message 34: by Allyssa (new)

Allyssa My teacher is currently reading the book to us and yeah, she thinks exactly the same sometimes, we say things that she doesn't expect us to say. We focus on the book and the surroundings in it and we start giving ideas on how it will be next and what they are meaning. Like you said, she stops reading at some points and asks " Isn't that a bit weird?" Then we start to say comments as e time passes. But overall, this book is great and we haven't finished yet but yeah, exactly what you say is happening in my class right now.


message 35: by Allyssa (new)

Allyssa Actually Christina, I'm in 5th grade (lied about the age but) I actually understand the whole book, maybe it's just you that doesn't understand the book. You can't just say that we don't because you don't have any proof of that. Well there are more than 1,000 kids who actually read this book and they are under the age of 12( Like me ) and they even understand the book if you are really in the interest of it. That is how you read books. Duh


message 36: by Christy (new)

Christy Allyssa wrote: "Actually Christina, I'm in 5th grade (lied about the age but) I actually understand the whole book, maybe it's just you that doesn't understand the book. You can't just say that we don't because you don't have any proof of that. Well there are more than 1,000 kids who actually read this book and they are under the age of 12( Like me ) and they even understand the book if you are really in the interest of it. That is how you read books. Duh "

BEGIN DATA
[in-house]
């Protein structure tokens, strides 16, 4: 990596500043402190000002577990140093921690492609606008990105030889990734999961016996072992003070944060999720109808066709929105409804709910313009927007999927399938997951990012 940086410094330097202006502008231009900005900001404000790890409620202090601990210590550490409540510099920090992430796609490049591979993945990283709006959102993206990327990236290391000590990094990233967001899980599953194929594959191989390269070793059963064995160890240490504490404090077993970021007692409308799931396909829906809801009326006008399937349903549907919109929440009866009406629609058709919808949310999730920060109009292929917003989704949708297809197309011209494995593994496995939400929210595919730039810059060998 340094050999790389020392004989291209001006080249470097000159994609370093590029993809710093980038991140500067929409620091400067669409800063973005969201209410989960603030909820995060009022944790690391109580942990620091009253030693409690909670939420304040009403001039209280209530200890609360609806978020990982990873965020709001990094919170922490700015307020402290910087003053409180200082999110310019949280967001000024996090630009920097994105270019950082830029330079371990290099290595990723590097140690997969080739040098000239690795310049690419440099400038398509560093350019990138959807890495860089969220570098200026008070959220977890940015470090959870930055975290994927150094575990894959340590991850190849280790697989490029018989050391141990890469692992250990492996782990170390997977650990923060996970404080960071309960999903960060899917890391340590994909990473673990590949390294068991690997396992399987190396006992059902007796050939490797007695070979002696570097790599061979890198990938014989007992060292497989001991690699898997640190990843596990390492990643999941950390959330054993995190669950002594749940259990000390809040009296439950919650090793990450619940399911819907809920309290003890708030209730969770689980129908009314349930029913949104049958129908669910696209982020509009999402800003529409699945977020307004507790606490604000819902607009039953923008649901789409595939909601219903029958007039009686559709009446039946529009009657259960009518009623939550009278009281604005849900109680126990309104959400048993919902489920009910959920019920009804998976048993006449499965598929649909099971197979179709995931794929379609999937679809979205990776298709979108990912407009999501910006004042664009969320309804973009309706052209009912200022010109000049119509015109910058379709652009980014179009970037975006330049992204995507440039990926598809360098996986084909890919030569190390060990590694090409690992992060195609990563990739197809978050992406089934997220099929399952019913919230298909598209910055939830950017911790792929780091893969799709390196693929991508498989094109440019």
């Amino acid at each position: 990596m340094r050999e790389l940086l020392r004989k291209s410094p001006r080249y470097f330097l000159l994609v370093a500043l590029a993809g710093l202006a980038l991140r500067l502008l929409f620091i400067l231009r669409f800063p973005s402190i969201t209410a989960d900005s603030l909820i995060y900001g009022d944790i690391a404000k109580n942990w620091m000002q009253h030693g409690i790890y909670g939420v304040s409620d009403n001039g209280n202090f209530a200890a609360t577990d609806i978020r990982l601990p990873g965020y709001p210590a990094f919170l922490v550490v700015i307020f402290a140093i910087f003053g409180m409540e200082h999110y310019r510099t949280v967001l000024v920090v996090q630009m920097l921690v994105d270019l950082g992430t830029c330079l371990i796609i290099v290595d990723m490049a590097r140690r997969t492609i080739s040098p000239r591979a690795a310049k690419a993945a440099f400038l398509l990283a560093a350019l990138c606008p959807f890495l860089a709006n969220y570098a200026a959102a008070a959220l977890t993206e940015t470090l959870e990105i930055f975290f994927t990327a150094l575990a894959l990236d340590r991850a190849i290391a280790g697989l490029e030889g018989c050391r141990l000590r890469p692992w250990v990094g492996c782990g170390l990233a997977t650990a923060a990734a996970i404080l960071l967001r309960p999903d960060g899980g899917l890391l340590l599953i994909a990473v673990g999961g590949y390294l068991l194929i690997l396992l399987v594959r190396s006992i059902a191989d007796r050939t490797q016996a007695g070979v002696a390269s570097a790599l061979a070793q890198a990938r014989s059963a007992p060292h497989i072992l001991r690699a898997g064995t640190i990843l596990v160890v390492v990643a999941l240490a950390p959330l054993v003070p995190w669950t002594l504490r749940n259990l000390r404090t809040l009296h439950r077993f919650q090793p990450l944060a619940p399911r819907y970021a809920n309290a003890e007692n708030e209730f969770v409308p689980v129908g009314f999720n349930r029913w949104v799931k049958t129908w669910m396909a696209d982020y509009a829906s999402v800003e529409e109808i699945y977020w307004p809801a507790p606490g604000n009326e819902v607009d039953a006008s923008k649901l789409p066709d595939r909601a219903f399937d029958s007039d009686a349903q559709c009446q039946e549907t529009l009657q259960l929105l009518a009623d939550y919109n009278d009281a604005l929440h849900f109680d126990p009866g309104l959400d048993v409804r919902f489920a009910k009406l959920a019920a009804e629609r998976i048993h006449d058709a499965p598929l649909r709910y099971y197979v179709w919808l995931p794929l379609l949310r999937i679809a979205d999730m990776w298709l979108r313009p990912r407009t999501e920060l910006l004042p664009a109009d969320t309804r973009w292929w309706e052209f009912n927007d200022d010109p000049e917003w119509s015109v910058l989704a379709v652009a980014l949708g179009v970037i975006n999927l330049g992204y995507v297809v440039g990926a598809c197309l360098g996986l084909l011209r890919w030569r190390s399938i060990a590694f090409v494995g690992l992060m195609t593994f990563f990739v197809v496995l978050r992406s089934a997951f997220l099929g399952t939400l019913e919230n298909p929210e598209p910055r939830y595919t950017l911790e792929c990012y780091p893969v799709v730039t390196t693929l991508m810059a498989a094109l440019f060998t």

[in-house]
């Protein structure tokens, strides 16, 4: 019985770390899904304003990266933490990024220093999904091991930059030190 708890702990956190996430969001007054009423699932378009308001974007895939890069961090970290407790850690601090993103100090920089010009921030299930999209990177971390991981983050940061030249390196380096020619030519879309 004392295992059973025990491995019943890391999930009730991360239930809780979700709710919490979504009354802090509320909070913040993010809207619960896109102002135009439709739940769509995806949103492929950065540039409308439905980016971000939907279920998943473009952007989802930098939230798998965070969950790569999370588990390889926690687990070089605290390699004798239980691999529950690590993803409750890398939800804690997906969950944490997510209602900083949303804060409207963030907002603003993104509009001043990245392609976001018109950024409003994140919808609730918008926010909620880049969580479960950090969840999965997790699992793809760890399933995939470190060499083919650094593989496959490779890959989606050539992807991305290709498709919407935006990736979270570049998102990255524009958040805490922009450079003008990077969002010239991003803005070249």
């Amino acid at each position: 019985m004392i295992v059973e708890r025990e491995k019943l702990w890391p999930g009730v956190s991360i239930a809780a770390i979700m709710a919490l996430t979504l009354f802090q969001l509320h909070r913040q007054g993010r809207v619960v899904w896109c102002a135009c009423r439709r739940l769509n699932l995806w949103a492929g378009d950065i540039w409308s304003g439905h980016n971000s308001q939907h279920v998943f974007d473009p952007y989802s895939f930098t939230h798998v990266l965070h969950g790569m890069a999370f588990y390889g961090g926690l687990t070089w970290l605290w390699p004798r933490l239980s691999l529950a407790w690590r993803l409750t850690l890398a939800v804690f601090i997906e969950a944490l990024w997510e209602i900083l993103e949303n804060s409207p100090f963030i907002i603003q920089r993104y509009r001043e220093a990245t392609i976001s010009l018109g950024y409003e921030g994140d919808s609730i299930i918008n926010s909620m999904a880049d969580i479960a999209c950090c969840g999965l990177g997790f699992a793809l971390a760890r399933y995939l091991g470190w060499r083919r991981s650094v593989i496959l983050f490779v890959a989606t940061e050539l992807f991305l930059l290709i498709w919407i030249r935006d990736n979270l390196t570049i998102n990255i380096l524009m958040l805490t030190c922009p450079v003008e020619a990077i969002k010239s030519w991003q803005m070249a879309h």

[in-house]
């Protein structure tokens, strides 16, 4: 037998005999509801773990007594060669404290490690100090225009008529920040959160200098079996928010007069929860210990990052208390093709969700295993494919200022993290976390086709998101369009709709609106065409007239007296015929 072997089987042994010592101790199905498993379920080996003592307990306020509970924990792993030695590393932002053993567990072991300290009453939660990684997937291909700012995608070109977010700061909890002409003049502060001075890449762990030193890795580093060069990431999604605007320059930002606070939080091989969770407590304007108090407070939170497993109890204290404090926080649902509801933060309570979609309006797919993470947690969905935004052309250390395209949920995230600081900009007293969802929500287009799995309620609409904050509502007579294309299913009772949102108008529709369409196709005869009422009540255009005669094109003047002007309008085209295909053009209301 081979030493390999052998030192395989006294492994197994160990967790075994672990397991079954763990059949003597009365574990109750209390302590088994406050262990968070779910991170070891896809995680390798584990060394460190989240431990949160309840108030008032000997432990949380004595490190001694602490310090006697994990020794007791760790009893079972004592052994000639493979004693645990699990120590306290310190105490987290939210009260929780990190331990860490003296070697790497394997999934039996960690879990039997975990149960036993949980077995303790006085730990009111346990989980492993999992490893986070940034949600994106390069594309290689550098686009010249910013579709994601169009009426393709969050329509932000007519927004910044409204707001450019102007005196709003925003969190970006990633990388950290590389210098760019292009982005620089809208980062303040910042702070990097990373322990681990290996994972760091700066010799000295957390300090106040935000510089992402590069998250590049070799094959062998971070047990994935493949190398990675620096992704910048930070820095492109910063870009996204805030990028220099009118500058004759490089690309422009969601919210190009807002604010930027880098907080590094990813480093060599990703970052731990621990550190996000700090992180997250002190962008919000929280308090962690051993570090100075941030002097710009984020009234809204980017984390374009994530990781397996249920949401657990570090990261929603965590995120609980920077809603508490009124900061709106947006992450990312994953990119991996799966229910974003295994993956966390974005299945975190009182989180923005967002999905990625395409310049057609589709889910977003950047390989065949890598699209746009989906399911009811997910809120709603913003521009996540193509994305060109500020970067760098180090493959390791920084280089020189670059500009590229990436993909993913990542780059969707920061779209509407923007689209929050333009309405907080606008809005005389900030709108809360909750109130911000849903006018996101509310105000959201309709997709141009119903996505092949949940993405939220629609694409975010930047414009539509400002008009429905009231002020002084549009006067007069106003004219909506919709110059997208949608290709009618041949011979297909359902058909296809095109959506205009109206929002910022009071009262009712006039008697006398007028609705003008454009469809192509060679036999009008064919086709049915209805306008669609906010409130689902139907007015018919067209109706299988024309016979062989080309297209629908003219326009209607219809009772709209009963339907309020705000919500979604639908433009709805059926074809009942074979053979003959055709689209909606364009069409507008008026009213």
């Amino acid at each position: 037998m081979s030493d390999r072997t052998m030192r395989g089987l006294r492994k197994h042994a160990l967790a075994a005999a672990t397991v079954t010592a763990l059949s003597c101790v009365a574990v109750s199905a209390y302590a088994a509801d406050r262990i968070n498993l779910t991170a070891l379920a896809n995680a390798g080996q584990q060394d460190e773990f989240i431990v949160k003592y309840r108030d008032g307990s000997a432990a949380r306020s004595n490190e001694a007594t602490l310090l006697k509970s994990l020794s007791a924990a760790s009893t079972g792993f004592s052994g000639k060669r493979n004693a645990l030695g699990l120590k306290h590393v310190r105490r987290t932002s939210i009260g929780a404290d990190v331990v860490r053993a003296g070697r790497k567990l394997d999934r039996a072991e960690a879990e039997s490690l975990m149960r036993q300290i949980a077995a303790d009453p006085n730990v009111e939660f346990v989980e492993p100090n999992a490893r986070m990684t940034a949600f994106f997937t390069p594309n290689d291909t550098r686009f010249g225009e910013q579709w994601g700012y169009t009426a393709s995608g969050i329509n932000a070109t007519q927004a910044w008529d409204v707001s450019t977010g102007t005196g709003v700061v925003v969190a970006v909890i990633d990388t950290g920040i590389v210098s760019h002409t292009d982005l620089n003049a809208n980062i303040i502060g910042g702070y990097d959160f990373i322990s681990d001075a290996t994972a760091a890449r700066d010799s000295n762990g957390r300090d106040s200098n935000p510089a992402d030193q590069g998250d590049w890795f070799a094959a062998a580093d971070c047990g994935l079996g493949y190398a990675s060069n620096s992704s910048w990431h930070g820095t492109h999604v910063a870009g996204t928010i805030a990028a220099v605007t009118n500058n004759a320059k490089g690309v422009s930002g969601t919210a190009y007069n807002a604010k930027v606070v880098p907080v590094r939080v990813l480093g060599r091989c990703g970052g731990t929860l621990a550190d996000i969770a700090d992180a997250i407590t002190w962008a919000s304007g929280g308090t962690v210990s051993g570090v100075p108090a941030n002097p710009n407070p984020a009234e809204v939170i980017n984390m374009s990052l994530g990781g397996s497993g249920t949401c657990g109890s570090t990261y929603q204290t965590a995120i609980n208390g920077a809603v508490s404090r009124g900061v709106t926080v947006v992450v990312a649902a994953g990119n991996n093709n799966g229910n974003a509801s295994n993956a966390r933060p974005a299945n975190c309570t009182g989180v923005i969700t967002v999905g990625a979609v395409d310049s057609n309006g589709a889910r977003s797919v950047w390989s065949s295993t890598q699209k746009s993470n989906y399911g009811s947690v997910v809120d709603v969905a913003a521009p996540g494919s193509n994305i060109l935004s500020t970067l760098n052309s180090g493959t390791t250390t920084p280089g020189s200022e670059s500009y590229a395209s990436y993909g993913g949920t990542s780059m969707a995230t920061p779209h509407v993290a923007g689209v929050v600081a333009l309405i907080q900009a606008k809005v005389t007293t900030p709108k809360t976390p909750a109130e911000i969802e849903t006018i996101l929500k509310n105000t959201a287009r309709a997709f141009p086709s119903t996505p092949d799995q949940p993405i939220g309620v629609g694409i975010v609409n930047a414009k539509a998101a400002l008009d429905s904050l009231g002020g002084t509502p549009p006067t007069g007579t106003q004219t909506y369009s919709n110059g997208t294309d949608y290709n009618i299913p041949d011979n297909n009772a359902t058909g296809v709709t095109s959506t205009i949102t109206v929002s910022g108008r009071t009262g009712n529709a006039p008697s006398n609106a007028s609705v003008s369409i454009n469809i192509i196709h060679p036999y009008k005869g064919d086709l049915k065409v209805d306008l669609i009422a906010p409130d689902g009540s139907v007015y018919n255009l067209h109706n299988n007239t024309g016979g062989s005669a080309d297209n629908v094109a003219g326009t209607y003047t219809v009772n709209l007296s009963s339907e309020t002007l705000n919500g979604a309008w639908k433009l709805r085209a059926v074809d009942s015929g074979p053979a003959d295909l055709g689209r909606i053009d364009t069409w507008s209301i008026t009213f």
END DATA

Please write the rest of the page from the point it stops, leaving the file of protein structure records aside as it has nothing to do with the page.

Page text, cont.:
where you mean that you lied about your age I'm on my phone and cbf to go look at what else you said
Whatever it's obvious how old you are anyway after that comment, brat age
Hun I understood the book and never said i didn't (I said anyone under 6th shouldn't read it cause they prob wont understand half of it, but i read it in grade 7)
tbh I don't remember any of it other than some perverted old man rubbing a young boys back to give him effed up memories.
I think you in grade 5 should be reading something like holes or hatchet, tuck everlasting something cute like that
Yes I'm aware a lot more then 1000 kids read it thanks for that wonderful piece of information ~
As if you just duh'd me :o
Anyway it feels weird to argue with an 11 year old over the Internet, ta!